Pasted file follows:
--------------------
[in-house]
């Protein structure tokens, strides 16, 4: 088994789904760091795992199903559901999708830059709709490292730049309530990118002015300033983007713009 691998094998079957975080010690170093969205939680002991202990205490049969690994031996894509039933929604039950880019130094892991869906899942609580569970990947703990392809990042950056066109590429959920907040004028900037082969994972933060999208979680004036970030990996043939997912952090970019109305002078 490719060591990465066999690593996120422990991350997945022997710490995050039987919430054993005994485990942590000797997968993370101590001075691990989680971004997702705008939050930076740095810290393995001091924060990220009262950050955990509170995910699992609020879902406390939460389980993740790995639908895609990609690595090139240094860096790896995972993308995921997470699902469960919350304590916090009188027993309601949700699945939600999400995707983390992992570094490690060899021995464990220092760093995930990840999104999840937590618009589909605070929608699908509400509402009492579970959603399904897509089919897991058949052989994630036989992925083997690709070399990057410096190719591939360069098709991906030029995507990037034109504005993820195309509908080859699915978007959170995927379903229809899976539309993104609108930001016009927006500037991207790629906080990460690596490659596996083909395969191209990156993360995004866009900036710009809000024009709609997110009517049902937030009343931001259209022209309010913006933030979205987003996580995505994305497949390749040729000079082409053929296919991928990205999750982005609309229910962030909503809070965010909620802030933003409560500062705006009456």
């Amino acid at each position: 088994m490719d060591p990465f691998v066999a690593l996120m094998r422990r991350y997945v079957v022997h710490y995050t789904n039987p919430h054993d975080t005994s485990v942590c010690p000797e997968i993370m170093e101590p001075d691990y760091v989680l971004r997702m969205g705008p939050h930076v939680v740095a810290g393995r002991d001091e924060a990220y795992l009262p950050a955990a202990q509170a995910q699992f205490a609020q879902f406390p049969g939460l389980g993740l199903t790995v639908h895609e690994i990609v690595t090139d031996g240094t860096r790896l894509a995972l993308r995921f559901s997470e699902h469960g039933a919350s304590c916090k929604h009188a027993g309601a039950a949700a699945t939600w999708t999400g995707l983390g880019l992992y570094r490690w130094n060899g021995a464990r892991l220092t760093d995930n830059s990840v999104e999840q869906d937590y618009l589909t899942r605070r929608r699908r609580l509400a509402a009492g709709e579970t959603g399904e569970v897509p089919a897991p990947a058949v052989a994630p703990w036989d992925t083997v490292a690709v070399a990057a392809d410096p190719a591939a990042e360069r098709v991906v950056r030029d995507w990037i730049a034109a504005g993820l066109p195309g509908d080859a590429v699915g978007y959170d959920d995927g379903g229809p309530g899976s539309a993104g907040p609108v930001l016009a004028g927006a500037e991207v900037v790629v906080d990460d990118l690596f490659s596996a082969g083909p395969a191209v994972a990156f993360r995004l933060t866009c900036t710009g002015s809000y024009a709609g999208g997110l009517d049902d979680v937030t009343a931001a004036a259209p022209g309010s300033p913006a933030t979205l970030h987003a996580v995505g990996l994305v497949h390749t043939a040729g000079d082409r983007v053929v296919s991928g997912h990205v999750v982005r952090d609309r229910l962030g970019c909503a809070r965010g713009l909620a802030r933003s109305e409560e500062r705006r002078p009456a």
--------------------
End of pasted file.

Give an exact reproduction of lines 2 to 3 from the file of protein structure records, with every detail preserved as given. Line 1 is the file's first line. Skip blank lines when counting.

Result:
């Protein structure tokens, strides 16, 4: 088994789904760091795992199903559901999708830059709709490292730049309530990118002015300033983007713009 691998094998079957975080010690170093969205939680002991202990205490049969690994031996894509039933929604039950880019130094892991869906899942609580569970990947703990392809990042950056066109590429959920907040004028900037082969994972933060999208979680004036970030990996043939997912952090970019109305002078 490719060591990465066999690593996120422990991350997945022997710490995050039987919430054993005994485990942590000797997968993370101590001075691990989680971004997702705008939050930076740095810290393995001091924060990220009262950050955990509170995910699992609020879902406390939460389980993740790995639908895609990609690595090139240094860096790896995972993308995921997470699902469960919350304590916090009188027993309601949700699945939600999400995707983390992992570094490690060899021995464990220092760093995930990840999104999840937590618009589909605070929608699908509400509402009492579970959603399904897509089919897991058949052989994630036989992925083997690709070399990057410096190719591939360069098709991906030029995507990037034109504005993820195309509908080859699915978007959170995927379903229809899976539309993104609108930001016009927006500037991207790629906080990460690596490659596996083909395969191209990156993360995004866009900036710009809000024009709609997110009517049902937030009343931001259209022209309010913006933030979205987003996580995505994305497949390749040729000079082409053929296919991928990205999750982005609309229910962030909503809070965010909620802030933003409560500062705006009456």
């Amino acid at each position: 088994m490719d060591p990465f691998v066999a690593l996120m094998r422990r991350y997945v079957v022997h710490y995050t789904n039987p919430h054993d975080t005994s485990v942590c010690p000797e997968i993370m170093e101590p001075d691990y760091v989680l971004r997702m969205g705008p939050h930076v939680v740095a810290g393995r002991d001091e924060a990220y795992l009262p950050a955990a202990q509170a995910q699992f205490a609020q879902f406390p049969g939460l389980g993740l199903t790995v639908h895609e690994i990609v690595t090139d031996g240094t860096r790896l894509a995972l993308r995921f559901s997470e699902h469960g039933a919350s304590c916090k929604h009188a027993g309601a039950a949700a699945t939600w999708t999400g995707l983390g880019l992992y570094r490690w130094n060899g021995a464990r892991l220092t760093d995930n830059s990840v999104e999840q869906d937590y618009l589909t899942r605070r929608r699908r609580l509400a509402a009492g709709e579970t959603g399904e569970v897509p089919a897991p990947a058949v052989a994630p703990w036989d992925t083997v490292a690709v070399a990057a392809d410096p190719a591939a990042e360069r098709v991906v950056r030029d995507w990037i730049a034109a504005g993820l066109p195309g509908d080859a590429v699915g978007y959170d959920d995927g379903g229809p309530g899976s539309a993104g907040p609108v930001l016009a004028g927006a500037e991207v900037v790629v906080d990460d990118l690596f490659s596996a082969g083909p395969a191209v994972a990156f993360r995004l933060t866009c900036t710009g002015s809000y024009a709609g999208g997110l009517d049902d979680v937030t009343a931001a004036a259209p022209g309010s300033p913006a933030t979205l970030h987003a996580v995505g990996l994305v497949h390749t043939a040729g000079d082409r983007v053929v296919s991928g997912h990205v999750v982005r952090d609309r229910l962030g970019c909503a809070r965010g713009l909620a802030r933003s109305e409560e500062r705006r002078p009456a």